- Students Will Be Able To (SWBAT) master color mixing
- SWBAT demonstrate different color theory techniques
- How are colors mixed?
- What colors can be created by mixing certain combinations?
- How do you mix on a Gelli Arts® plate?
- What are primary colors?
- What are secondary colors?
- Gelli Arts® Printing plate
- White paper
- Paint, colors needed: red, blue, yellow
Primary Colors – Blue, Red, Yellow
Secondary Colors – Green, Purple, Orange
Monochromatic – Containing or using only one color
Analogous – Groups of three colors that are next to each other on the color wheel
Complementary – Pairs of colors which, when combined or mixed, cancel each other out. These colors also sit on opposing ends of the color wheel
Triadic – Color scheme is comprised of three colors evenly spaced on the color wheel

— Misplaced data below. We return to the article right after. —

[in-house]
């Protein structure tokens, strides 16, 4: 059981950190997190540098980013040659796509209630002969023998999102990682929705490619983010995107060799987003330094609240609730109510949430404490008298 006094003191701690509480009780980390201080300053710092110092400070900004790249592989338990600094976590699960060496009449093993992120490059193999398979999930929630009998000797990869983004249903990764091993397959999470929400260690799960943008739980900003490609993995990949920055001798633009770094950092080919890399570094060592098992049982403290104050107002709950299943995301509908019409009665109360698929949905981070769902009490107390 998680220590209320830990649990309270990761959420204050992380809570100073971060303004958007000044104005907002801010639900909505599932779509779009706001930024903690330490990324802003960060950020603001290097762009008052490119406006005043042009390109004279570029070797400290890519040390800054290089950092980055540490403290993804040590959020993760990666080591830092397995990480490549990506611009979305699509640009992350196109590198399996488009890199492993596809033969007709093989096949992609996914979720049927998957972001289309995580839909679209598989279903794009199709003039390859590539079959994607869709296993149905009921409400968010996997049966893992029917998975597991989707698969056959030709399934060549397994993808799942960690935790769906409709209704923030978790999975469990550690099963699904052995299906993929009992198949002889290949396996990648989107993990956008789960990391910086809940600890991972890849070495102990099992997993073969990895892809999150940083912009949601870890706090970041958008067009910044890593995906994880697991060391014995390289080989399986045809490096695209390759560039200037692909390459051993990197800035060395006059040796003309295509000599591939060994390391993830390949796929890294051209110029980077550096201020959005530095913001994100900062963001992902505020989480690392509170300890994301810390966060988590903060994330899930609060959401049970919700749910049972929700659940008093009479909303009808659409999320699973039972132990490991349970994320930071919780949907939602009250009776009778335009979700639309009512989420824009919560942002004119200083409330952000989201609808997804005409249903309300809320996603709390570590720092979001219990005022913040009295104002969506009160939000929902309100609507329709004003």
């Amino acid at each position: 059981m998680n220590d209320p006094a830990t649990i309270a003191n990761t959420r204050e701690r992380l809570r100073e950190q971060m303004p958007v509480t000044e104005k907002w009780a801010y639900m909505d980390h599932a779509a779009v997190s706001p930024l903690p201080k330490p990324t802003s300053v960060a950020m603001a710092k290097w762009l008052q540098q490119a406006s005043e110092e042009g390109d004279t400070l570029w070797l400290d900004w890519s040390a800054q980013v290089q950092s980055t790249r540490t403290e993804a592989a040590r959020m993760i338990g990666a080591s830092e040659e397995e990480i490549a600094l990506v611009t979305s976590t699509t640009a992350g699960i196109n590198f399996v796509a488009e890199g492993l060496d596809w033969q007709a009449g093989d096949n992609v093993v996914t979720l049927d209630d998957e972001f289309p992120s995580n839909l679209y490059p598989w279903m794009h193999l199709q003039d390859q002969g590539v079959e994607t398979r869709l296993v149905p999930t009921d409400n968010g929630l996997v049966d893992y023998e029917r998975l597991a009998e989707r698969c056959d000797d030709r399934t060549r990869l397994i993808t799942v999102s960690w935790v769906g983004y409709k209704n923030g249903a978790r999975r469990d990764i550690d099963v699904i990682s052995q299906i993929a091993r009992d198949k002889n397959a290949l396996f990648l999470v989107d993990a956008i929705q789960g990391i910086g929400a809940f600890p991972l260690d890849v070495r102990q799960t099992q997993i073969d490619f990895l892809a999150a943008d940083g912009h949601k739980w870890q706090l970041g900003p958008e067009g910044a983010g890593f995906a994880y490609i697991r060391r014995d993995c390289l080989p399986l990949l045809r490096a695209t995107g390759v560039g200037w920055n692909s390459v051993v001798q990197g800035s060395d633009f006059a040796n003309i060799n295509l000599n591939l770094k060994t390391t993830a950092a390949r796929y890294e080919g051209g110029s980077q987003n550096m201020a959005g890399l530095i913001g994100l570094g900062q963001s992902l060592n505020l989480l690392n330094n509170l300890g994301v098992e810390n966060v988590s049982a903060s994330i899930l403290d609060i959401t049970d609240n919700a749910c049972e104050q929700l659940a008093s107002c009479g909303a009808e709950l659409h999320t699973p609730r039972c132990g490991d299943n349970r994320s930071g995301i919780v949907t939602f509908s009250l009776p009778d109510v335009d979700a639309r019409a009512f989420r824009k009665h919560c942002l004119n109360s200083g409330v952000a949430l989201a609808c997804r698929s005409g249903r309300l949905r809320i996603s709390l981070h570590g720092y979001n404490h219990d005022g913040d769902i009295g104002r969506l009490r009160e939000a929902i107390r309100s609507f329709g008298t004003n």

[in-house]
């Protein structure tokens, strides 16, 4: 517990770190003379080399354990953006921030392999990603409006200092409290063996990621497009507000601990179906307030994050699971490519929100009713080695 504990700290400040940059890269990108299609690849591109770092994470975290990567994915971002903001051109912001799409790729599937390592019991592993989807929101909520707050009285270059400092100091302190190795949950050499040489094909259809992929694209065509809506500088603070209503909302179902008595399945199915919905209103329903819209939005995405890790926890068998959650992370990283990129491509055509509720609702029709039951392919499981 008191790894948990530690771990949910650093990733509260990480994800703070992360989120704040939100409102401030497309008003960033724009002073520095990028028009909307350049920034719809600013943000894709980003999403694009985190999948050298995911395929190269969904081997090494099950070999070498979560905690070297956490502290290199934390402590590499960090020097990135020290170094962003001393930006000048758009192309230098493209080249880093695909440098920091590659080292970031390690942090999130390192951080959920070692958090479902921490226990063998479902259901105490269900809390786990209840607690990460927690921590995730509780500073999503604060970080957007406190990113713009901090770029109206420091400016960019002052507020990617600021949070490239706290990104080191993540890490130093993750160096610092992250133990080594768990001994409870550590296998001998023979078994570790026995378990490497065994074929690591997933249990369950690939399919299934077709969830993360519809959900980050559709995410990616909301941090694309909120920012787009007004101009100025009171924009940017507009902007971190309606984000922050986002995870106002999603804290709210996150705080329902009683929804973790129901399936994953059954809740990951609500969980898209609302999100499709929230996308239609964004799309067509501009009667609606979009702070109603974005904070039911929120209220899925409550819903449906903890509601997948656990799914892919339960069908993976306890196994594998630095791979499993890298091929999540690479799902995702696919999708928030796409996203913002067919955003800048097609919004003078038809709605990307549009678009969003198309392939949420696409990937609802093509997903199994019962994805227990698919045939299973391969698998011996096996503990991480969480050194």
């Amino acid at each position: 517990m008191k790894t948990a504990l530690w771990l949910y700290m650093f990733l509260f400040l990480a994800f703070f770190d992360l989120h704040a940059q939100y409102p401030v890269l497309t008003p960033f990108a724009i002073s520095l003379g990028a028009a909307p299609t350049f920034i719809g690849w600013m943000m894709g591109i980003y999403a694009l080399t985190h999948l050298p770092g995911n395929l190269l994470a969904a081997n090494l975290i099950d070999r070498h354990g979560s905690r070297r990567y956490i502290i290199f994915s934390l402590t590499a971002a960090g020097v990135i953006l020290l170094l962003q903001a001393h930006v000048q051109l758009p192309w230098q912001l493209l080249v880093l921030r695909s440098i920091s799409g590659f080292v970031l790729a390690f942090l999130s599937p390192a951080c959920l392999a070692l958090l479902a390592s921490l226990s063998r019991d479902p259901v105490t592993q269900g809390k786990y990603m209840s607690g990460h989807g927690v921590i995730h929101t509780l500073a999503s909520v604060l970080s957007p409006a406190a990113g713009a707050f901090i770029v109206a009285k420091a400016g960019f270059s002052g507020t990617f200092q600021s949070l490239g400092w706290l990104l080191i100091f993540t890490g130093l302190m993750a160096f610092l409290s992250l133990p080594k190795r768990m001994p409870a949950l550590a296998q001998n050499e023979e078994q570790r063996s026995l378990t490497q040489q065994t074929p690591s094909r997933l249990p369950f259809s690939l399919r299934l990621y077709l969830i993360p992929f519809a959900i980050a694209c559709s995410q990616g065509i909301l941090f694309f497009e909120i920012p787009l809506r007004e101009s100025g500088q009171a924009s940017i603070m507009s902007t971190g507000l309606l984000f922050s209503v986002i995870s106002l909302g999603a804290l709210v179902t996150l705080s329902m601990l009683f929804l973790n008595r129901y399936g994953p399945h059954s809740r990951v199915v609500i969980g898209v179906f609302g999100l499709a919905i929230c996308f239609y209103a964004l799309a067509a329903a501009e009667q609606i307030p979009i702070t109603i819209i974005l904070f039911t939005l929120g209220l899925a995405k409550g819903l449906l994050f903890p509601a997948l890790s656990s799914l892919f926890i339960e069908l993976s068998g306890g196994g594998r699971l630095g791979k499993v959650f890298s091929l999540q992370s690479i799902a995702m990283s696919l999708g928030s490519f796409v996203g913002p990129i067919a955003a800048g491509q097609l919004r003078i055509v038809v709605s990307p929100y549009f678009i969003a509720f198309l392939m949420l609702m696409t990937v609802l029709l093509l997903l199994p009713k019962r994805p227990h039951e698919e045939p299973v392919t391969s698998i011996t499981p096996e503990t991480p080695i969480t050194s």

MOTIVATION AND SUGGESTION
Using quality paints helps with the success of color mixing. Secondly, intuitively or consciously, we use the basic principles of color theory.
Colour theory doesn’t have to be hard. Even basic knowledge of the primary and secondary colours goes a long way.
However, a color wheel can be a handy tool to have because it not only tells you exactly what color you’re going to get when you mix two colors together but also which color combinations work best.
Please note that color confidence only gets better with practice. Take time to really get to know the paints you have in your stash.
By using the methods in this video, you will learn about the basic types of color mixing with using a Gelli plate as your workspace:
Example of mixing Yellow and Blue: